Veracode Reveals Security Flaws
Written by Alex Armstrong   
Tuesday, 12 January 2021

Three-quarters of applications have some sort of security flaw, although high-security flaws are found in only a quarter. PHP is the programming language with the highest prevalence of flaws while Python and JavaScript are the least affected.

These findings come from Veracode which recently brought out the 11th Edition of its annual State of Software Security report.

Veracode has been tracking the prevalence of flaws in applications for ten years. The 2020 result was based on scans of over 130,000 applications. At least one flaw was found in 76% of them and 66% had critical flaws as defined on the OWASP Top 10, a list of the 10 most common application vulnerabilities, from the Open Web Application Security Project. 


Another measure of flaw severity used is the SANS Top 25, a list of the Common Weakness Enumeration's (CWE) most dangerous software errors, and 59% of applications evidenced flaws included on it. 

Only 24% of applications had "High Severity" flaws, defined by Veracode at Level 4 (High) - such as SQL Injection and Unrestricted Upload of File with Dangerous Type - or Level 5 (Very High),  such as OS Command Injection, Eval Injection, Stack-based Buffer Overflow or Incorrect Calculation of Multi-Byte String Length.

The most common flaws found were Information Leakage (66%) which is defined as being at Level 2 - Low, then CRLF Injection (65%) and Cryptographic Issues (64%), both at Level 3 - Medium, followed by Code Quality (60%) mostly ranging from Level 0 to Level 3.

This year an analysis was done of type of vulnerability by language to produce the following heat map:


PHP stands out from this heat map as the language with the highest incidence of flaws, in particular Cross-Site Scripting and Cryptography issues, both Level 3 in terms of severity. C++ and Java have the next highest incidence with Error Handling being the weakness of the former and CRLF Injection that of the latter. Then, close on their heels, is .NET which suffers most from low severity Information Leakage but also, to a minor extent, from high severity SQL Injection. It is JavaScript and Python that stand out as being the cool languages in this heat map.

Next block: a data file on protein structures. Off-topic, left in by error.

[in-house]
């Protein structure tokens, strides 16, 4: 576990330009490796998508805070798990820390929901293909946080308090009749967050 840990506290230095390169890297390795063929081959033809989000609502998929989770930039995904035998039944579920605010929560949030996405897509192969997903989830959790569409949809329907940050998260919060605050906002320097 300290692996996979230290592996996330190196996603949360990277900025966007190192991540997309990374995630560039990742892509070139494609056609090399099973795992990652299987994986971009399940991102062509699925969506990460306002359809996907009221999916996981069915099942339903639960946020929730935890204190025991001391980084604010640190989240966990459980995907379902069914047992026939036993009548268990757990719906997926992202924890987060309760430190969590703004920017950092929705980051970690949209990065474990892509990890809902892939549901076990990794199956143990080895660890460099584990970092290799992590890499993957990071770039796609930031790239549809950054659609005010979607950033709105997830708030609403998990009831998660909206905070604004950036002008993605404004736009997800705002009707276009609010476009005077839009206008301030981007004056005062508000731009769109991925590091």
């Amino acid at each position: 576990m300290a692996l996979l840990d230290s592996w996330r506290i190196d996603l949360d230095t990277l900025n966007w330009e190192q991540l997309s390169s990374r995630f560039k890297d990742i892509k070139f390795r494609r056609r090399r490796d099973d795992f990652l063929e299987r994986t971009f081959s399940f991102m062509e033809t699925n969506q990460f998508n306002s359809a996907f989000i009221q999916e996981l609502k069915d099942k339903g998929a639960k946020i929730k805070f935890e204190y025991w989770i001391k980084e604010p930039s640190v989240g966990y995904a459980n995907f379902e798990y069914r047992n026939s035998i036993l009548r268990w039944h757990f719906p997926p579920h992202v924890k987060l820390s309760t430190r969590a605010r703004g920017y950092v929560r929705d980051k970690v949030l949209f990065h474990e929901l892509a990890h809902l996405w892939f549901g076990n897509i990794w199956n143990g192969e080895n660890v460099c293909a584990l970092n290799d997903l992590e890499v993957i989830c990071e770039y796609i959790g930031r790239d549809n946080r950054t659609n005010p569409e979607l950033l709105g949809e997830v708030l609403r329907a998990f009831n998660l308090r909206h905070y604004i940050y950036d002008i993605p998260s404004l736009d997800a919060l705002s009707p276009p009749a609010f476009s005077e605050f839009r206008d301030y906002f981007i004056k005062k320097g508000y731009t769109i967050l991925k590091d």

If you want to know more, not only about the vulnerabilities but also how to remediate them, the Heat Map is available as an interactive resource with the title Beat The Heat where you can click to find out more about any of the vulnerabilities. Here's the results for cross site scripting, a flaw that is almost universal where languages are concerned.


This seems a really useful resource for understanding security defects and for improving safe coding practices.




More Information

State of Software Security Vol 11: Flaw Frequency By Language


Related Articles

State of Software Security (2015)

Ever Increasing Need For Secure Programming

To be informed about new articles on I Programmer, sign up for our weekly newsletter, subscribe to the RSS feed and follow us on Twitter, Facebook or Linkedin.



Does AI Copy Code - Lawsuit Says No

Are we worried about AI code assistants? Well some of us were worried and offended enough to take GitHub/ Microsoft and Open AI to court over code copying by GitHub Copilot. But the judge came down on [ ... ]

Google AI Training on Udacity and Coursera

Google now offers a free 2-hour course introducing Google AI Studio and the Gemini API on Udacity. In addition, until early August, enrolling on a Google Professional Certificate on Coursera [ ... ]

More News

kotlin book



or email your comment to:

Last Updated ( Wednesday, 22 February 2023 )